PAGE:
Witchology, the history of Wicca & Witchcraft
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That's what this website is here to find out. Witchology.com is the website of WICA - the Witchcraft Information Centre and Archive - founded in 1999 as a research and education provider specialising in the areas of Witchcraft, Wicca, Paganism, Magic (Magick) and the Occult. We have been online continuously since 2000.
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New Witch for Wookey Hole
When Wookey Hole Caves advertised for a witch they were inundated with 3,000 applications for the £50,000 job. In scenes reminiscent of a Witches’ Sabbat, some 300 finalists with broomsticks and pointed hats queued for hours to take part in what one newspaper called the Hex Factor.
New Witch for Wookey Hole
Witchcraft Job Draws 3,000 Applicants
Posted 29 July 2009
An eerie human shaped figure in the rock scares nervous visitors to the Wookey Hole Caves in Somerset. According to the local legend she was a witch turned to stone by a Glastonbury monk. Today she has some flesh and blood competition. Film goers will remember the chilling underground scenes from Harry Potter and the Chamber of Secrets, some of which were filmed at Wookey Hole. But it is not Harry Potter who has returned to haunt the caves, but a former estate agent from Shepton Mallet.
New broom sweeps up at Wookey auditions
When Wookey Hole Caves advertised for a witch they were inundated with 3,124 applications for the £50,000 job. In scenes reminiscent of a Witches’ Sabbat, some 300 finalists with broomsticks and pointed hats queued for hours to take part in what one newspaper called the Hex Factor. With 60 seconds to impress the panel of three judges on Tuesday the 28th, hopefuls went through their routines of stereotypical witch antics. Applicants included a London banker and a tatooist, and one couple even travelled from as far away as Italy in order to take part.
Dressed in a black satin dress with stripy stockings, Carla Calamity (aka Carole Bohanan) attributed her success in beating the other finalists to what she called her ‘witchy charisma’. Singing a song about the legendary Witch of Wookey Hole she beat all the others to win what Telegraph TV called ‘Witch Idol’.
‘Oh, I just feel like wafting around, floating around here on my new broomstick’ she told reporters afterwards.
The post arose after the previous incumbent, Jane Brenner, retired. Brenner, who had been Wookey's witch for the past six years, said ‘We didn’t want anyone who would scare the children’.
From Herne the Hunter to the Cybermen
The result of erosion caused by the River Axe, the limestone caves have often proved the backdrop for atmospheric film and TV sets. Tom Baker as Doctor Who fled the infamous silver monsters in Revenge of the Cybermen down one of the tunnels during filming in the mid-1970s. The Witch’s Cavern was also used as the location for Herne’s cavern in Richard Carpenter’s popular TV series Robin of Sherwood in the 1980s.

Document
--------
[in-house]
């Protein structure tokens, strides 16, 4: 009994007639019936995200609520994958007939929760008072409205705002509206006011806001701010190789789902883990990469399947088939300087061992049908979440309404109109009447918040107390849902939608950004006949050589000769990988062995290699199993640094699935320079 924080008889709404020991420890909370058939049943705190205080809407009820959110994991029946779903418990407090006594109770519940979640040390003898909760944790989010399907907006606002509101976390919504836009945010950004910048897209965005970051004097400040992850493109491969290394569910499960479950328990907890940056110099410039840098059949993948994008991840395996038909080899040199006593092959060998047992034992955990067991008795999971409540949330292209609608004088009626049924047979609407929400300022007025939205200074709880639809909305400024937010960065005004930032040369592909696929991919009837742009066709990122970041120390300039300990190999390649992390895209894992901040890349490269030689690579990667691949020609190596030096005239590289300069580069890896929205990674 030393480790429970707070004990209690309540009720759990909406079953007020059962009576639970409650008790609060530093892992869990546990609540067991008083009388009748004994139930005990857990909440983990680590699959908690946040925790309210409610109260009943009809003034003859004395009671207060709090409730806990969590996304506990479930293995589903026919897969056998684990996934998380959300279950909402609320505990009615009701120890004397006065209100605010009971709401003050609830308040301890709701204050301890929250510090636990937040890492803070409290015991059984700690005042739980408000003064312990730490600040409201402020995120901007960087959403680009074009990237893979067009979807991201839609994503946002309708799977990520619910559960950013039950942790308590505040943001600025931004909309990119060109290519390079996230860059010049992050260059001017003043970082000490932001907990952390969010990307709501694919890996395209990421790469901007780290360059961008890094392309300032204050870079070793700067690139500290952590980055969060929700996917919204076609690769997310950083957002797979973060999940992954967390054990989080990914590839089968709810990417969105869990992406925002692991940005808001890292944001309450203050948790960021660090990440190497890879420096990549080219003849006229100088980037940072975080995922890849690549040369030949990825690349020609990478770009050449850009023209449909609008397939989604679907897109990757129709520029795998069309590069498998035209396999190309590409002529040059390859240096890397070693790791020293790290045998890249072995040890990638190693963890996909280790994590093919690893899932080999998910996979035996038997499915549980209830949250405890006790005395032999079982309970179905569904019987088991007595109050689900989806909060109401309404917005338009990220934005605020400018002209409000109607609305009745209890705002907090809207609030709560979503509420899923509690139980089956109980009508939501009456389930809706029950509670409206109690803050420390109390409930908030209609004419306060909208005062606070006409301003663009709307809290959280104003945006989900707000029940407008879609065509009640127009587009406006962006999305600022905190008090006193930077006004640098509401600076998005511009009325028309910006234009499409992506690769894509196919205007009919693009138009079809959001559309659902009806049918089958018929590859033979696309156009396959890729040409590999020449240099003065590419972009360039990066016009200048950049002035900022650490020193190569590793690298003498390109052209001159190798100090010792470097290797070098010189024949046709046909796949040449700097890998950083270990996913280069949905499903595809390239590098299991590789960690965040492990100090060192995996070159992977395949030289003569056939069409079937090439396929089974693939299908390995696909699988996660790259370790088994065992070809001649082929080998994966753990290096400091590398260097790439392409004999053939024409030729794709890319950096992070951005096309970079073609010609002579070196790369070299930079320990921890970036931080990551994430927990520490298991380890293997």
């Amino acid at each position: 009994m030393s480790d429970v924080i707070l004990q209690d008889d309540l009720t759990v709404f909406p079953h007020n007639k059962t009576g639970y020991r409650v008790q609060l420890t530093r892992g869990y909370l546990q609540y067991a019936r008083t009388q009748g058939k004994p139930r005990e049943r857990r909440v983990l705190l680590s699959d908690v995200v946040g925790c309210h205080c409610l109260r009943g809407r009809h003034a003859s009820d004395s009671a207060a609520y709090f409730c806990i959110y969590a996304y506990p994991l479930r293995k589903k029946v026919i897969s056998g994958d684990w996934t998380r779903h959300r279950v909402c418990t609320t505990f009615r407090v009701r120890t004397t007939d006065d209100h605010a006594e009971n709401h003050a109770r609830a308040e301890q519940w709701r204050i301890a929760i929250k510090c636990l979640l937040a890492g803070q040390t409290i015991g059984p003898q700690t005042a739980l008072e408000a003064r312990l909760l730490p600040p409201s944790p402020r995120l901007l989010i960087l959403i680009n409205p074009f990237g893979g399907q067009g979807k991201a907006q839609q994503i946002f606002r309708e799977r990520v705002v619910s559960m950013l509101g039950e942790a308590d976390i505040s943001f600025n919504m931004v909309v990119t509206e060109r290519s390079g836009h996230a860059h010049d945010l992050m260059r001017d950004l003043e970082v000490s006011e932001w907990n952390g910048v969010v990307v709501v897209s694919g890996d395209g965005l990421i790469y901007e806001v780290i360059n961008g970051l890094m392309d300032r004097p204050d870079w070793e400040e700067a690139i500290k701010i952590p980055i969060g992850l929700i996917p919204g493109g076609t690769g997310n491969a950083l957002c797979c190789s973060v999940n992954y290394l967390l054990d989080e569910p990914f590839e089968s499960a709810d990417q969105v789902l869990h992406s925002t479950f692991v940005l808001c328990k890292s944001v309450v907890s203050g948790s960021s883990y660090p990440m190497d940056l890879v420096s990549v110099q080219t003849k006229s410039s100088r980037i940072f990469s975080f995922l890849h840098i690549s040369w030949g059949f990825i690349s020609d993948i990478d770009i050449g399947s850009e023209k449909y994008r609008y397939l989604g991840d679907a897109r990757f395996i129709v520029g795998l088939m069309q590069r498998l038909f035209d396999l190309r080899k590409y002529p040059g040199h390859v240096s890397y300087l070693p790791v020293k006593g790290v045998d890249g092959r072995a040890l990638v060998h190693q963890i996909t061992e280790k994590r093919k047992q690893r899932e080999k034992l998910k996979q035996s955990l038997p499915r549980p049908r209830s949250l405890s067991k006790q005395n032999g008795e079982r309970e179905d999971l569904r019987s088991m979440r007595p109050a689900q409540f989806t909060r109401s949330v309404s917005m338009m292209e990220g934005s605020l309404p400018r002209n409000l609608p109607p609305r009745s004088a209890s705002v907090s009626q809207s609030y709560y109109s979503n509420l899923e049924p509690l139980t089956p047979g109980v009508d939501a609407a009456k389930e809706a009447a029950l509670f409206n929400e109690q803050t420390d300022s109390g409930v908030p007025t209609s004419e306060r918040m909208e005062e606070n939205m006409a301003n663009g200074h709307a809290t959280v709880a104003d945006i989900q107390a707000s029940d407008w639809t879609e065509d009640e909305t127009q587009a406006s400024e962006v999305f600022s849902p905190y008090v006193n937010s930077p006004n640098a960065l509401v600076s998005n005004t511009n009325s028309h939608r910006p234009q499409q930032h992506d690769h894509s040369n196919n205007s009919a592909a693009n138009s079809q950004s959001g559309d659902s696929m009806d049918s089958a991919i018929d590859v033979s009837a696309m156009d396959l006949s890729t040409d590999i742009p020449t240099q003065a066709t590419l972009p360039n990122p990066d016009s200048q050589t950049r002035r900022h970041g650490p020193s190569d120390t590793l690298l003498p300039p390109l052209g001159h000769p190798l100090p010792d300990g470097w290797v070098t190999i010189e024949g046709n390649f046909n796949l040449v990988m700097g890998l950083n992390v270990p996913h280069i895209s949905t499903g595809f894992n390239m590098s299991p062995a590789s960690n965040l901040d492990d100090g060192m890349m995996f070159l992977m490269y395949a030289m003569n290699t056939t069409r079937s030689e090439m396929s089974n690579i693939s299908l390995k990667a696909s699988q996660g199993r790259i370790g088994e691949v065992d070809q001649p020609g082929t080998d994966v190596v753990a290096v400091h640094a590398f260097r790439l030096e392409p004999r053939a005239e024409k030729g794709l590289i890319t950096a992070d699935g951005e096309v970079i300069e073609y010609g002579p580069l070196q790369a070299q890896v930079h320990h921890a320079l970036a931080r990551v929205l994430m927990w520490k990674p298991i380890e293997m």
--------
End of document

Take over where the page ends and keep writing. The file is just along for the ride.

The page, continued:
Legend of the witch
But Wookey’s spooky reputation goes further back in time. According to the legend, the caves were home to a notorious witch. Local villagers appealed to the Abbot of Glastonbury who sent a Father Bernard to deal with the problem. Using either the rite of exorcism, or Holy Water – accounts vary – the monk reputedly turned the witch into stone.
The story was first recorded in 1748, but it was not until 1912 that cave explorer HE Balch found evidence of human habitation in the caves. Goats had once been kept at the entrance – a milking jug was found nearby. Later archaeological investigations have found evidence of human habitation going back 70,000 years.
Older versions of the legend tell of a ‘lerned wight’ of ‘Glaston’ who was called upon to rid the area of the malevolent witch. She afflicted the crops and herds, and especially directed her spells against young men and women. ‘Wicked as the Witch of Wookey’ became a local saying and although the witch was turned to stone she left her curse behind so that the womenfolk were greatly deprived of male company.
What are reputed to be the witch’s skeleton – not withstanding that she was supposedly petrified – and crystal ball are on view in the museum.
‘Must be able to cackle’
Working for circus proprietor Gerry Cottle’s Wookey Hole Ltd the new witch will be expected to teach witchcraft and magic to visitors. The job advert, which appeared in local newspapers and job centres, stipulated such skills as ‘must be able to cackle’ and ‘must not be allergic to cats’.
The first to audition was Sharon Shaw. Calling herself a ‘hedgewitch’ she had arrived dressed in brown sacking with a rabbit skull and a piece of antler hanging from her belt. Another turned up with a real raven called Bran. One of the judges, John Turner, said that ‘one candidate is carrying around a bottle of her own urine. She drank half of it before we could stop her.’
The company said that it had received 23 letters of complaint from church and religious groups. Locals had already been up I arms against Cottle earlier this year when he ignored planning consent regulations and turned an historic Victorian bowling green near the caves into a crazy golf course.
As yet there have been no adverts for the role of ghost – Wookey Hole is reputedly haunted by the ghost of a drowned potholer – but unsuccessful candidates still have a chance at landing the £30,000 a year job as a zombie for the London Bridge Experience and London Tombs.
When asked what sort of witch she wanted to be, Bohanan replied, ‘I want to be a glamorous witch. Bling Witch, that’s me.’
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